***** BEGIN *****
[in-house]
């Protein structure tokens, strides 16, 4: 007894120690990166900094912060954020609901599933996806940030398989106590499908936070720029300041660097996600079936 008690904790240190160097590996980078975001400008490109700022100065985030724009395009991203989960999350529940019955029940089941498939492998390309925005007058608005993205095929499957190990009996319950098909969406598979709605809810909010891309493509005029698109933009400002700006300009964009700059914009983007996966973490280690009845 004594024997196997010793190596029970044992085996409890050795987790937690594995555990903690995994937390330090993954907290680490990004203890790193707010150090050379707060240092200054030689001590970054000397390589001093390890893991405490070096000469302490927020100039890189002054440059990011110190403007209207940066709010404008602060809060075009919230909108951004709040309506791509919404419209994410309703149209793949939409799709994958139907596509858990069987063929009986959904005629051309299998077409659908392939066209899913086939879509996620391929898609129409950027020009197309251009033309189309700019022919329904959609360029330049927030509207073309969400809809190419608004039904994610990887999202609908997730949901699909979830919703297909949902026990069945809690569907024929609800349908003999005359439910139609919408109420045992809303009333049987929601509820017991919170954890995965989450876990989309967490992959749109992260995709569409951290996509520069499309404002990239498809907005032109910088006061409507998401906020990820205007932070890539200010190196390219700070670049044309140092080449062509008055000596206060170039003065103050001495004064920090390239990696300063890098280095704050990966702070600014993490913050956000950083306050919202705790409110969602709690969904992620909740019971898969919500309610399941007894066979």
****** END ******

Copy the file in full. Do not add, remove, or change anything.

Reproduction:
[in-house]
């Protein structure tokens, strides 16, 4: 007894120690990166900094912060954020609901599933996806940030398989106590499908936070720029300041660097996600079936 008690904790240190160097590996980078975001400008490109700022100065985030724009395009991203989960999350529940019955029940089941498939492998390309925005007058608005993205095929499957190990009996319950098909969406598979709605809810909010891309493509005029698109933009400002700006300009964009700059914009983007996966973490280690009845 004594024997196997010793190596029970044992085996409890050795987790937690594995555990903690995994937390330090993954907290680490990004203890790193707010150090050379707060240092200054030689001590970054000397390589001093390890893991405490070096000469302490927020100039890189002054440059990011110190403007209207940066709010404008602060809060075009919230909108951004709040309506791509919404419209994410309703149209793949939409799709994958139907596509858990069987063929009986959904005629051309299998077409659908392939066209899913086939879509996620391929898609129409950027020009197309251009033309189309700019022919329904959609360029330049927030509207073309969400809809190419608004039904994610990887999202609908997730949901699909979830919703297909949902026990069945809690569907024929609800349908003999005359439910139609919408109420045992809303009333049987929601509820017991919170954890995965989450876990989309967490992959749109992260995709569409951290996509520069499309404002990239498809907005032109910088006061409507998401906020990820205007932070890539200010190196390219700070670049044309140092080449062509008055000596206060170039003065103050001495004064920090390239990696300063890098280095704050990966702070600014993490913050956000950083306050919202705790409110969602709690969904992620909740019971898969919500309610399941007894066979």